A specific embodiment of the invention will now be described in detail. Operation of this embodiment will be described and typical results for a particular embodiment will be given to aid those practicing the invention. It is to be understood that the invention is not to be limited by the details of the specific embodiment, but only by the scope of the appended claims. The schematic diagrams of FIGS. 2, 3, 4, 5a and 5b illustrate a digital capacitance measuring device having six digit numeric emitting diode readout capable of measuring capacitance within the range of one (1) picofarad to 999.999 microfarads with an accuracy of one (1) percent ▒one (1) count. The unique dual channel measurement concept which provides the cancellation of stray capacitance errors is the principal feature of this invention. The fact that this specific embodiment employed TTL integrated circuits, performed a count of clock pulses derived from a crystal oscillator, used a manual test switch and clear switch and used a light emitting diode (LED) type of digital display, is not critical to this invention. The logic devices used could have been ECL, MOS, C-MOS or the entire invention could have been incorporated on a single LSI integrated circuit. Similarly, the display could be implemented in LCD or via CRT display. Finally, other sources of a stable frequency clock could have been used instead of a TTL crystal oscillator.
The detail operation of the invention may be best understood by first considering the more important waveforms as typically illustrated in FIGS. 6 through 11. As previously stated, this capacitance measurement device embodies a dual channel capacitance measurement circuit. One channel (the measurement channel) consists of a monostable multivibrator, U10 FIG. 1, which produces a gate output whose width is determined by an RC time constant where the capacitance (C) consists of the capacitance Cx, of the device under test (DUT) plus the total stray capacitance Cs of the circuit and wiring. This gate is illustrated in FIG. 6 by time 60 representing Cx and time 61 Cs. The second channel (the nulling channel) consists of a similar multivibrator U9 FIG. 2, which produces a gate output whose width is set to a value of RC time constant simulating only the stray capacitance of the measurement channel. This gate is illustrated in FIG. 7 by time length 70. These two gates are applied to nand gate U8B, FIG. 2, whose output is illustrated by the waveform shown in FIG. 8 with width 80 proportional to the capacitance of Cx only. The gate is then inverted as shown in FIG. 9 to provide a positive going gate.
A continuous stream of clock pulses from the oscillator divider circuit of FIG. 3 as illustrated by FIG. 10 with the gate of FIG. 9 are then applied to coincidence nand gate U8D, FIG. 2, whose output FIG. 11 then consists of a set of clock pulses 110 proportional to the capacitance of the DUT. This output is then supplied to the counter/display circuit, FIGS. 5a and 5b, for direct display of the capacitance of the DUT. Without such a nulling feature, it would not be possible to measure values of capacitance accurately, particularly low values of capacitance where the magnitude of the stray capacitances becomes an appreciable amount of that of the DUT.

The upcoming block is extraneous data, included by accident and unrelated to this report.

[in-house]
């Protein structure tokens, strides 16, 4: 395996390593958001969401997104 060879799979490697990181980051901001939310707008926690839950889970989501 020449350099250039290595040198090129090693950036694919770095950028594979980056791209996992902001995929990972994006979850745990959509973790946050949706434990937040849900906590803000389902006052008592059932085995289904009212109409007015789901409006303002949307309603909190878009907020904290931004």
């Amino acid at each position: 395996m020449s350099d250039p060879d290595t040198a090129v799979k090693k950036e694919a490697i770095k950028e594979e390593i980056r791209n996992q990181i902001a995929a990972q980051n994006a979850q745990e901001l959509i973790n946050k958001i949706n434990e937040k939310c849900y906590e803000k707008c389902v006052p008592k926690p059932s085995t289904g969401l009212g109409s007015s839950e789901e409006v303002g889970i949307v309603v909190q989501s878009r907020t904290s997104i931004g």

Referring primarily to FIGS. 2, 3, 4, 5a and 5b, the detailed operation of the circuits is briefly as follows. The principal measurement component of this circuit is a conventional TTL SN74121, or equivalent, integrated circuit monostable multivibrator, U10, which produces a single (one shot) output gate, (FIG. 6), whose time duration is approximately proportioned to the external capacitance of the device under test (DUT). The invention contains a conventional crystal controlled TTL SN7400 oscillator, UI, (a quad nand gate) which produces a basic 20 megahertz clock.
The measurement of capacitance is thus the direct count of clock pulses which occur during the time interval of the gate produced by the U10 (SN74121) one shot, minus the time interval of the gate produced by the U9 (SN47121) one shot. The measurement of capacitance is initiated by depressing the Test Switch which incorporates a TTL SN7400 debouncing circuit U7A,B. The debounced output is then conditioned by a TTL SN7474 one and only one circuit U5A,B which selects a single clock pulse derived from the TTL crystal oscillator to start the U10 one shot gate and the U9 one shot gate. This provides a one shot gate start having the precision of the TTL crystal oscillator rather than the crude command produced by the debounced test switch.
TTL Decade counters SN7490 U2, U3, and U4 perform a divide by 1000 to produce a second clock at 20 kilohertz thus enabling switch selection of the measurement range of the capacitance meter. Selection of the measurement range is performed by depressing the scale switch which enables either TTL SN7400 nand gate U6C in the microfarad range position or SN7400 nand gate U6D in the nanofarad range position. The selected TTL clock (20 MHz or 20 KHz) is routed to SN 7400 nand gates U8A and U8D in turn.
TTL nand gate U8D provides a coincidence function to select only those clock pulses which occur during the time interval of the one slot enabling gate produced by Cx. A measurement error results from the inherent stray capacitance of the U10 SN74121 and the associated wiring of the printed circuit board and the wires and terminals to which the DUT is to be connected. The unique feature of this device is the dual measurement channel provided by a second TTL SN74121, U9, which produces a gate whose width is proportional to the inherent stray capacitance experienced by U9. The subtraction (or nulling) of the stray capacitance U9Q gate from the DUT capacitance U10Q gate is performed by TTL SN7400 nand gate U8B. This provides an output enable gate whose width is controlled by the capacitance of the DUT alone as measurement error produced by stray capacitance has been cancelled in nand gate U8B. The enable gate is inverted by nand gate U8C providing the required positive going sampling gate to the coincidence gate U8D. The clock pulses enabled by U8D are thus proportional to Cx alone.